The 2014 World Series baseball gifted to the city of Redding.

He concluded his remarks by presenting the city with an official World Series baseball signed by the 2014 Giants team members. (Affeldt was the winning pitcher in Game 7 of the 2014 World Series; the decisive game against Kansas City was notable for the five innings of relief pitching turned in by Madison Bumgarner.)

Jake Mangas with the ball signed by the 2014 World Champion San Francisco Giants.

To submit an idea for the Redding City Identity Project “20 Ideas by 2020” program, visit www.reddingideas.org

Jon Lewis
Jon Lewis is a freelance writer living in Redding. He has more than 30 years experience writing for newspapers and magazines. Contact him at [email protected].
Comment Policy: We welcome your comments, with some caveats: Please keep your comments positive and civilized. If your comment is critical, please make it constructive. If your comment is rude, we will delete it. If you are constantly negative or a general pest, troll, or hater, we will ban you from the site forever. The definition of terms is left solely up to us. Comments are disabled on articles older than 90 days. Thank you. Carry on.

10 Responses

  1. Bruce Vojtecky says:

    A river amphitheater would do wonders for Redding. I remember how the Mosquito Serenade in Anderson began with local bands playing on a six inch riser at Anderson River Park. We would join other residents with our ice chests to enjoy evening music by the Sac. Harry Sipple would work the crowd with his donation can. Eventually an amphitheater was built and the Mosquito Serenade turned into a large event with a food court and traffic jams. Other groups also rented the amphitheater.

    • Steven Towers Steven Towers says:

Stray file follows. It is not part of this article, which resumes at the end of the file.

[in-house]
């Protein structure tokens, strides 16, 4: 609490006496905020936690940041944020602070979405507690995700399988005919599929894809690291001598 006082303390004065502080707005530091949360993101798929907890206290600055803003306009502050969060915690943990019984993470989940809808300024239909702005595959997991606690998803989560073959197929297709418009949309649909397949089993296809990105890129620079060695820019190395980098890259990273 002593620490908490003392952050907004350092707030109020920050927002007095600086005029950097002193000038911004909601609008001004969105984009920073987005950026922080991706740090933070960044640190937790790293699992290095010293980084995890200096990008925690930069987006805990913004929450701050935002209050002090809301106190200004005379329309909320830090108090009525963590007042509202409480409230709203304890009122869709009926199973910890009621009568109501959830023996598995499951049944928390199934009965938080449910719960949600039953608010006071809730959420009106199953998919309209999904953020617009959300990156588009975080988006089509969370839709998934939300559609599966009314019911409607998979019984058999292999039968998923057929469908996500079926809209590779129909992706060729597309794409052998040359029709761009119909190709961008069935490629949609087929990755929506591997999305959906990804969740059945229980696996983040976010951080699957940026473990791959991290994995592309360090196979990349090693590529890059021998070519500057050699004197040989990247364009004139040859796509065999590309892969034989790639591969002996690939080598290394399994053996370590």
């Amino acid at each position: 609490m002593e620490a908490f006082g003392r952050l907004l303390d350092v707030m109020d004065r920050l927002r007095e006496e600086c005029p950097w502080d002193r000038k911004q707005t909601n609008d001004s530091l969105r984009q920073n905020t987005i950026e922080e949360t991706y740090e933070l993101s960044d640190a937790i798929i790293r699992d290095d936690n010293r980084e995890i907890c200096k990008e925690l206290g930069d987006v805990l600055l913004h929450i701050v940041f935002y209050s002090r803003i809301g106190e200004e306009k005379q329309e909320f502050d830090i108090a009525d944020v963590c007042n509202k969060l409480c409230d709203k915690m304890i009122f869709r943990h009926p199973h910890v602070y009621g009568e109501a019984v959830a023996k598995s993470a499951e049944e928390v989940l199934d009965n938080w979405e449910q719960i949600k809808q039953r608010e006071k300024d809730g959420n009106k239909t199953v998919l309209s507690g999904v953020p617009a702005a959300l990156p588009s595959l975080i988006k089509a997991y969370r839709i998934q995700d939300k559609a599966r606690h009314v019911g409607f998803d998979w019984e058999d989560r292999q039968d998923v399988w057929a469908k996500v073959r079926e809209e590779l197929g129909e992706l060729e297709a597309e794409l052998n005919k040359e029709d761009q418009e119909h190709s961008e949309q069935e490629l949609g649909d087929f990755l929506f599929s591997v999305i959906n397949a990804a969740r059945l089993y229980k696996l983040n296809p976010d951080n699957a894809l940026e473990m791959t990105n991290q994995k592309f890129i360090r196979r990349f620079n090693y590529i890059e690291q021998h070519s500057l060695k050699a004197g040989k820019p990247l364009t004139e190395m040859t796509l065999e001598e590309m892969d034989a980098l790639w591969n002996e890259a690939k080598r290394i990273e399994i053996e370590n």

I saw noted folk singer Greg Brown (hubby of equally great Iris DeMent) when the Mosquito Serenade was promoting at its peak. It was kind of a shock to get to see him for free.

    • CODY says:

      There is one, just upstream from the Sundial. The reggae fest they have there is very popular.

      • Valerie Ing Valerie Ing says:

        That’s exactly the spot that they are talking about. Right now its basically just a concrete slab with electrical outlets that sometimes work. What they’re talking about doing is revamping it to turn it into a really cool spot that can be better used.

  2. Matthew Grigsby says:

    My favorite idea by far was the one about creating an art installation for the old neon signs that have come down over the years. While it’s probably far too late for the old Safeway sign (RIP old Safeway), I hope the Clover Club and Gene’s Drive-In signs have been kept safe. Those icons deserve a place in this town. We toss away far too much of our history.

  3. Beverly Stafford says:

    All are interesting ideas, but I fear that until the numbers of criminals are incarcerated for longer than a couple of hours and the sidewalks and lawns are freed of squatters, Redding’s identity will remain tarnished rather than burnished.

  4. R.V. Scheide R.V. Scheide says:

    I have some great ideas about improving Redding’s online reputation.

  5. Joanne Snyder Joanne Snyder says:

    Excellent article Jon. The opportunities for local artists sound intriguing.

  6. Hal Johnson Hal Johnson says:

    Great article, Jon. I’m glad I read again after having a cup of coffee. Before coffee, I read the headline and thought, “Wow, Redding has a Polish community?”

  7. Russell Hunt says:

    We have an amphitheater at Shasta College. One was made on the original Sacramento River Trail. One was back on Sulphur Creek. Nobody used them. Can’t sell booze at Shasta College. City of RDG requires a $1 million insurance policy when using their facilities with alcohol. Anderson River Park has one and it is successful. Projects that are unneeded don’t necessarily help Redding’s image. Getting the homeless of the streets is the real issue.

You must be a subscriber to comment. Click here to subscribe!